Nokia switches on free Wi-Fi trial in London

The company has set up a trial of free Wi-Fi hotspots, using 26 payphone boxes in busy areas of central London to provide streetside connections open to anyone to use on any device

Nokia has kicked off a two-month trial of free on-street Wi-Fi services in central London, open to all mobile devices running on any platform.

Nokia Wi-Fi landing page

Nokia has launched a two-month trial of free on-street Wi-Fi in London for all mobile phones. Photo credit: Mary Branscombe

If the pilot programme launched on Tuesday is successful, Nokia intends to roll the free Wi-Fi hotspots out across London from the beginning of 2012. The service aims to allow people with a phone to go online while out on the streets of the capital, according to Nokia.

"Think about how many devices now are data-hungry — not just top-end devices but mid-level devices and phones," John Nichols, head of marketing at Nokia, said on Tuesday. "People want to get onto Facebook, download content, download maps."

The pilot service, run by hotspot operator Spectrum Interactive, uses 26 Wi-Fi-equipped phone boxes to deliver connectivity. Any nearby mobile device — not just those from Nokia — running on any platform can use the service; all people need is a browser on their phone. The initial Wi-Fi hotspots are located in popular areas in the West End: Oxford Street, Victoria, Tottenham Court Road, Bloomsbury, South Kensington, Mayfair, Lancaster Gate, Knightsbridge, Bayswater, Westminster, Marylebone and Sloane Square.

The telephone boxes are fitted with Wi-Fi equipment and 20Mbps DSL connections. Each device connection is delivered over an individual network segment to ensure privacy, preventing people from connecting to other people's devices. Connections are limited to 1Mbps downstream and 512kbps upstream; this is designed to allow use of email, web browsers and popular social-networking applications and services, while discouraging downloading and media streaming.

We're just looking at what devices are connecting and what the usage patterns are. We're not collecting any personal information.

– John Nichols, Nokia

Smartphones connecting to the service for the first time see a Nokia-branded landing page, before being redirected to a mobile portal. No log-on is required, and devices will be automatically recognised when they reconnect to the service. People are not restricted to the Nokia portal, but can use Twitter, email and other data services.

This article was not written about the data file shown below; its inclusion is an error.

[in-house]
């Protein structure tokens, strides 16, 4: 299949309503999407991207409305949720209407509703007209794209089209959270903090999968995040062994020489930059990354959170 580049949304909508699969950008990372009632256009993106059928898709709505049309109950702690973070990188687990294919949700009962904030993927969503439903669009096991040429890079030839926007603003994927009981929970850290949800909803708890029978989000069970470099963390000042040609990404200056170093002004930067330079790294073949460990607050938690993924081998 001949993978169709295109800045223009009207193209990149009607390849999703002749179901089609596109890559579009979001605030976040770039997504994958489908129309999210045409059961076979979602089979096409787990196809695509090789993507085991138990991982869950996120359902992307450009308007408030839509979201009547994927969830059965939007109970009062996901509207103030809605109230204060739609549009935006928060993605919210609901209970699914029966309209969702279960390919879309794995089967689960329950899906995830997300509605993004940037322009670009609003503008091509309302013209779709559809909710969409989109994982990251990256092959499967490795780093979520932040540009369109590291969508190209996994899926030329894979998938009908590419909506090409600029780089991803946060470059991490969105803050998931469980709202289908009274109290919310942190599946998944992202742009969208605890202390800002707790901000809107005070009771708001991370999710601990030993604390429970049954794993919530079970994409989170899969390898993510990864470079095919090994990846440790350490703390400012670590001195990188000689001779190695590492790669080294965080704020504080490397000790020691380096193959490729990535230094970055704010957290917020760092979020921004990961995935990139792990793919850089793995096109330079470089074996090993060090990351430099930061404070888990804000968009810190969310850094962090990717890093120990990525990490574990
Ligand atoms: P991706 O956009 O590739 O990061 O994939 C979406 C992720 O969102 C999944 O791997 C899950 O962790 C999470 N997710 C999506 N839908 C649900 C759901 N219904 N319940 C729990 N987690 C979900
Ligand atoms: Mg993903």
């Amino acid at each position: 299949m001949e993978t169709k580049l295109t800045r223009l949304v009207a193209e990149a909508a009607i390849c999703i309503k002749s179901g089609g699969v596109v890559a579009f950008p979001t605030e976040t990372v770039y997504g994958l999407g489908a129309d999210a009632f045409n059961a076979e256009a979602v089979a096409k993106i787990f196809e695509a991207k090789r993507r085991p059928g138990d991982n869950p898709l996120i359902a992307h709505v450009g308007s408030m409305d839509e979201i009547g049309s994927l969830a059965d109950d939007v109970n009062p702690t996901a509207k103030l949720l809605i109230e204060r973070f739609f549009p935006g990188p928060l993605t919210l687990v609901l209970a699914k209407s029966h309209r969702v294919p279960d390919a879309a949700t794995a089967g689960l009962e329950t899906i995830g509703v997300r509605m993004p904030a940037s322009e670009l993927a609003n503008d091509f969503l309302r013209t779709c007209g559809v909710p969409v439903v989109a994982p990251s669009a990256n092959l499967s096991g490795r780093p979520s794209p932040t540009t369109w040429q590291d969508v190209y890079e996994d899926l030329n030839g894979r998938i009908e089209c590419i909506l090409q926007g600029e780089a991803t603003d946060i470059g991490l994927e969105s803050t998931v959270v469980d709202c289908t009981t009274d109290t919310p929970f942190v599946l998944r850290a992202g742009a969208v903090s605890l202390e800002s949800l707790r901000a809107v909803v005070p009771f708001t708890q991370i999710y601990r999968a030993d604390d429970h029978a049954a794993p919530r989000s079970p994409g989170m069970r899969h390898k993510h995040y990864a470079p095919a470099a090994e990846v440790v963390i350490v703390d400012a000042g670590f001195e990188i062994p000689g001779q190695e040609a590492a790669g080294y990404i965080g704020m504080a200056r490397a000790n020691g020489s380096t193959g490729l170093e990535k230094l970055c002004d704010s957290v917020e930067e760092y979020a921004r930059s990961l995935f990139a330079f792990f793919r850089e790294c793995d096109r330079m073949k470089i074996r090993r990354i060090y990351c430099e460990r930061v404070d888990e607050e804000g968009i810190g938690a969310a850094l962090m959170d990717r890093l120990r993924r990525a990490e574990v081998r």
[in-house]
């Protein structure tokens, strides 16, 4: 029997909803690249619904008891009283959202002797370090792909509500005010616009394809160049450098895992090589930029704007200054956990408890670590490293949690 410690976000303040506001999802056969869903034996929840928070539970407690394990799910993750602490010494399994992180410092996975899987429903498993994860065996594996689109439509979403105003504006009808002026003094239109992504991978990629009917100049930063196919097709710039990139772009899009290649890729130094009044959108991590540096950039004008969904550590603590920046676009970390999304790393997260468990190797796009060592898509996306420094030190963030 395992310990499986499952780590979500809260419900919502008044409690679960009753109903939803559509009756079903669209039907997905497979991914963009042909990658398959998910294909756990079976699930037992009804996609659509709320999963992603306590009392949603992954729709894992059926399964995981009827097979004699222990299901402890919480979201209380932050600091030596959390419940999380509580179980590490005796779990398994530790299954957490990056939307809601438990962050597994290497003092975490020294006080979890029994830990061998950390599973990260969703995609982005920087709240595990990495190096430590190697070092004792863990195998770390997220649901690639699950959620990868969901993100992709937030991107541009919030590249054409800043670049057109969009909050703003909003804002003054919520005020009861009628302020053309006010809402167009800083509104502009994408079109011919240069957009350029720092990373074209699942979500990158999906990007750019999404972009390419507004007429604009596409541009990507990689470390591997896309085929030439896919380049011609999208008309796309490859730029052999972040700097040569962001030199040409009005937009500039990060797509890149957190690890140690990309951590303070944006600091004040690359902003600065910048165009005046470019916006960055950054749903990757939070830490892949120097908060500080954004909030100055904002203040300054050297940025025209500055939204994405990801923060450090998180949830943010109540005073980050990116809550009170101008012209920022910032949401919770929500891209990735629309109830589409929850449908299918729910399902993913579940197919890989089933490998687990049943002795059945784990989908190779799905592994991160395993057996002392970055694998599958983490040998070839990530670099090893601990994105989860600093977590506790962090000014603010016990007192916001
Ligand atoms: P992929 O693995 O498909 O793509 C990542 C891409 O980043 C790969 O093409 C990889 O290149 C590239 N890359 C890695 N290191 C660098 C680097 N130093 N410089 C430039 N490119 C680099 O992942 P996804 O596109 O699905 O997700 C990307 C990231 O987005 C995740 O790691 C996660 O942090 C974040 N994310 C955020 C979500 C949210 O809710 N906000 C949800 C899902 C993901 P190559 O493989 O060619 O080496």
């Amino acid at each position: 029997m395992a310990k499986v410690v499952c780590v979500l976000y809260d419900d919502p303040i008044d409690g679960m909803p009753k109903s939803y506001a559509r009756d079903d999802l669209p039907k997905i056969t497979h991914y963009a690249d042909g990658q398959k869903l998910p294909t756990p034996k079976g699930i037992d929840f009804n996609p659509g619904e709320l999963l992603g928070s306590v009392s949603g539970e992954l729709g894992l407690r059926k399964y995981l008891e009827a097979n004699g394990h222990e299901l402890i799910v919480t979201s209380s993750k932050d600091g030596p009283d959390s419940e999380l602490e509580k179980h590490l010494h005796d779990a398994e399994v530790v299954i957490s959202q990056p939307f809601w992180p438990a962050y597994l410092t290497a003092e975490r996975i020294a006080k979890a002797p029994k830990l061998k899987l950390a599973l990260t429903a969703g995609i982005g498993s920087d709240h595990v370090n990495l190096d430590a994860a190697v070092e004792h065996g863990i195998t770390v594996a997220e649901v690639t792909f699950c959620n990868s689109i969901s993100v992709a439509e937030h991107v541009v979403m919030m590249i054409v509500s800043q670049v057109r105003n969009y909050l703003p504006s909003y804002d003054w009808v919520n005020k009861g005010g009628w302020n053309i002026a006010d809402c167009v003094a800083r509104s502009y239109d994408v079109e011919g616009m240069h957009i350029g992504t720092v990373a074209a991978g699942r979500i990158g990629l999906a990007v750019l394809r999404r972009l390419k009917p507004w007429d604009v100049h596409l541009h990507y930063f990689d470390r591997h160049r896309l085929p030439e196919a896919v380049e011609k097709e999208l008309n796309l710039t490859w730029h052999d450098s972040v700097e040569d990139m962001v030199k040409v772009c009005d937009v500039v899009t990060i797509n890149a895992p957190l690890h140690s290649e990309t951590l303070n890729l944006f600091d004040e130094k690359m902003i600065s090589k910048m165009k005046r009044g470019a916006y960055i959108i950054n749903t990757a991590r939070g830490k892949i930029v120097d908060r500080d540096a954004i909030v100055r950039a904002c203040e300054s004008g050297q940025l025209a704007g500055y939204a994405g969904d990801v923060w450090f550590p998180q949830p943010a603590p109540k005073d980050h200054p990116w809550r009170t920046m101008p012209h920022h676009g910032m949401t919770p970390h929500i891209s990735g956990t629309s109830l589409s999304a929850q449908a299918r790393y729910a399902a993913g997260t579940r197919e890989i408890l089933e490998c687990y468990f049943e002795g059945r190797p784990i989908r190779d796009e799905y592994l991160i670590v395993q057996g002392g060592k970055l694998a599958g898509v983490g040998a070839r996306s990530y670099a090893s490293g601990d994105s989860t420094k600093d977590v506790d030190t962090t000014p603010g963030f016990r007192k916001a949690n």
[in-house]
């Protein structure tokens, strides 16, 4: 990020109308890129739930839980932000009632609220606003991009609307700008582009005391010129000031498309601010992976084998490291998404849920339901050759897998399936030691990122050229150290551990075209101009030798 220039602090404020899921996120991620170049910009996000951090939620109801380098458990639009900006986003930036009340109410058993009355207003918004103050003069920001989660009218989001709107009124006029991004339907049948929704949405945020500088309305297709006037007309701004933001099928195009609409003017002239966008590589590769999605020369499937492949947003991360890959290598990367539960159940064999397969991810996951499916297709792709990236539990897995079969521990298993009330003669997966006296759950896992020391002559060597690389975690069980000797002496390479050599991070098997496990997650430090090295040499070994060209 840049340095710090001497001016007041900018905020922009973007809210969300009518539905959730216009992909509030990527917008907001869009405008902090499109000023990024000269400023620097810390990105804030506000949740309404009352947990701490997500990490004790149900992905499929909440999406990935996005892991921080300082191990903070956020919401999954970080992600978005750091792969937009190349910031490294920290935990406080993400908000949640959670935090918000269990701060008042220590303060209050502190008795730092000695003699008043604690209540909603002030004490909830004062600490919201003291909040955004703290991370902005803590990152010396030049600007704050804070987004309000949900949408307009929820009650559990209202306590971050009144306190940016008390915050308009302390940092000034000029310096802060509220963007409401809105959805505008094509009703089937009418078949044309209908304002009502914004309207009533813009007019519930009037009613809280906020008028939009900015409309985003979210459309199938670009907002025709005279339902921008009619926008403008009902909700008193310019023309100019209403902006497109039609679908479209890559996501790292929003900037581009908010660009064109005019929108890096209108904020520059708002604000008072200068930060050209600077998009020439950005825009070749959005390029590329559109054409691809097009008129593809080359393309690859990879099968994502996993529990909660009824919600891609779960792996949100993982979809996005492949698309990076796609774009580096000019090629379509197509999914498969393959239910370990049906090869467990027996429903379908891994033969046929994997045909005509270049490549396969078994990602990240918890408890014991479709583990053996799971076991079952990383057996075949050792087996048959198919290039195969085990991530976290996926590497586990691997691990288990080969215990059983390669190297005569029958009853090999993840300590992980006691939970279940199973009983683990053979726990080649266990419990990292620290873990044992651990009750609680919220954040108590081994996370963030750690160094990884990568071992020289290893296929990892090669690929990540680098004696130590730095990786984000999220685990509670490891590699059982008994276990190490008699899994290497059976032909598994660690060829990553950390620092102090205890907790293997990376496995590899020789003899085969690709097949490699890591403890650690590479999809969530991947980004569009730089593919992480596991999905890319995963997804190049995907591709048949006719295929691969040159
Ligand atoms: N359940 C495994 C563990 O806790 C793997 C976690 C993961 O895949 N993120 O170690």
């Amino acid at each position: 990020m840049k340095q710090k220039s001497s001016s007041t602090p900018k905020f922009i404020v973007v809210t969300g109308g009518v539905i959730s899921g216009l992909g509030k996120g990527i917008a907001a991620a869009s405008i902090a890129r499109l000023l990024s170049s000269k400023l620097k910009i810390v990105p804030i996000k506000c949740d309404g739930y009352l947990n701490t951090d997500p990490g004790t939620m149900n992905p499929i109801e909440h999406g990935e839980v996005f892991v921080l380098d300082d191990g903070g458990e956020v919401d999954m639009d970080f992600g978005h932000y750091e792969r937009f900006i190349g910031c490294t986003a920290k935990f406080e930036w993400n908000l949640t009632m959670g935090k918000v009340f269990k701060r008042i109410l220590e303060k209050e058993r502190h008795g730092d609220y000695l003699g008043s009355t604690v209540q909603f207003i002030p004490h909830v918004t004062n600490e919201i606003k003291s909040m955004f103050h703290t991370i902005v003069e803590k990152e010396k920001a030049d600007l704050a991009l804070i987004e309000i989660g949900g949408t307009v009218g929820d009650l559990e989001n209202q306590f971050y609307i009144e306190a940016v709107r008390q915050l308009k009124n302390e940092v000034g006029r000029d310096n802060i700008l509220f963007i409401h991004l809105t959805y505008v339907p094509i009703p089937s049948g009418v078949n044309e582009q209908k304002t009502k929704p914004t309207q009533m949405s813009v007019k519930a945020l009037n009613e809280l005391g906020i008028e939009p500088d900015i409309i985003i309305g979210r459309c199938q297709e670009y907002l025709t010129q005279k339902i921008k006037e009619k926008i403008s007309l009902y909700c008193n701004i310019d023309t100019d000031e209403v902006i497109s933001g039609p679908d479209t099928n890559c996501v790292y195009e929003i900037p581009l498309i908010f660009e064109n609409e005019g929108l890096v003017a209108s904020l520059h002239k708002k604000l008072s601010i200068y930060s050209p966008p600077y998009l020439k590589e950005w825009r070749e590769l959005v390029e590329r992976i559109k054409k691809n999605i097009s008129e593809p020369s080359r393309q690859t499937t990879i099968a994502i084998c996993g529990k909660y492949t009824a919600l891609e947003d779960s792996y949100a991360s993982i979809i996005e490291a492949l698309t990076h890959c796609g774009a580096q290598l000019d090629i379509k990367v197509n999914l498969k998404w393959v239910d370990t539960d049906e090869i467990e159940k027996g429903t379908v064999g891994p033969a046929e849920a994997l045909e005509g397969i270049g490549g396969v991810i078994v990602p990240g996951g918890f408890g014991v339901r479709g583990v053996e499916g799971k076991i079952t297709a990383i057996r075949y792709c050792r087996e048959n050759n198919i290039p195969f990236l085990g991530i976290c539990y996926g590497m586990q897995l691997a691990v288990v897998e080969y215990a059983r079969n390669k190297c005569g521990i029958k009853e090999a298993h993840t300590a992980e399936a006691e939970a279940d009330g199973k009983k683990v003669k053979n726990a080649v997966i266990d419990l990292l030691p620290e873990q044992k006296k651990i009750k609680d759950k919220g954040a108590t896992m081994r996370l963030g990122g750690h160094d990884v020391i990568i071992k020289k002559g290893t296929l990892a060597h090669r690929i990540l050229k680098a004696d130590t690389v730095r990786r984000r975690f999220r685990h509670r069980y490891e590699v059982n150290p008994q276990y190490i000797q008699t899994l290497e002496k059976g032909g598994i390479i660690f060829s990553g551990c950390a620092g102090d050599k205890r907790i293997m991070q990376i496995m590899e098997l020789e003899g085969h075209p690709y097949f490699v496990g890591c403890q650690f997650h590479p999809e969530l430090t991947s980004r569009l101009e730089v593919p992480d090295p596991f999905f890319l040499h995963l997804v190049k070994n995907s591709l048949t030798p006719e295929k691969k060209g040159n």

A number of operators plan to set up free Wi-Fi services. In August, Virgin Media said it is looking at reusing its existing infrastructure to deliver a 500kbps connection across London, open to all. Mobile operator O2 plans to provide free Wi-Fi hotspots throughout the UK, in retail areas and outdoor areas.

Nokia sees on-street Wi-Fi as suited to quick interactions with online services. It will use the trial to collect data on devices and usage, so it can plan the expansion of the service. The pilot will also help determine where additional hotspots should be located.

"We're just looking at what devices are connecting and what the usage patterns are," Nichols said. "We're not collecting any personal information. When we get all the data in, we can compare, say, a tourist in London [with] a business user."

Expansion plans

In the future, the Wi-Fi hotspots might not be restricted to Spectrum's phone boxes, according to Simon Alberga, executive chairman of Spectrum Interactive.

"We're not limited to the number of payphone sites; we have plenty of phone boxes, so we can get an extensive but not ubiquitous service," Alberga said. "We're in discussion with partners who own different types of street furniture, so we can make it more ubiquitous — so we can start doing clever things such as meshing to make it more pervasive — but we need to start somewhere."

For Nokia, the free Wi-Fi service will help with branding and to publicise its mapping service, which will show all 26 hotspots as points of interest. The final business model for the service remains to be decided, but Alberga noted that there is a possibility it could eventually feature advertising-supported services.

"We've used advertising to defray the cost of bringing a service to the public — something we'd be looking to incorporate into a possible future rollout," he said. "It has to be mutually beneficial for the user as well as the Wi-Fi provider, as well anybody else involved."

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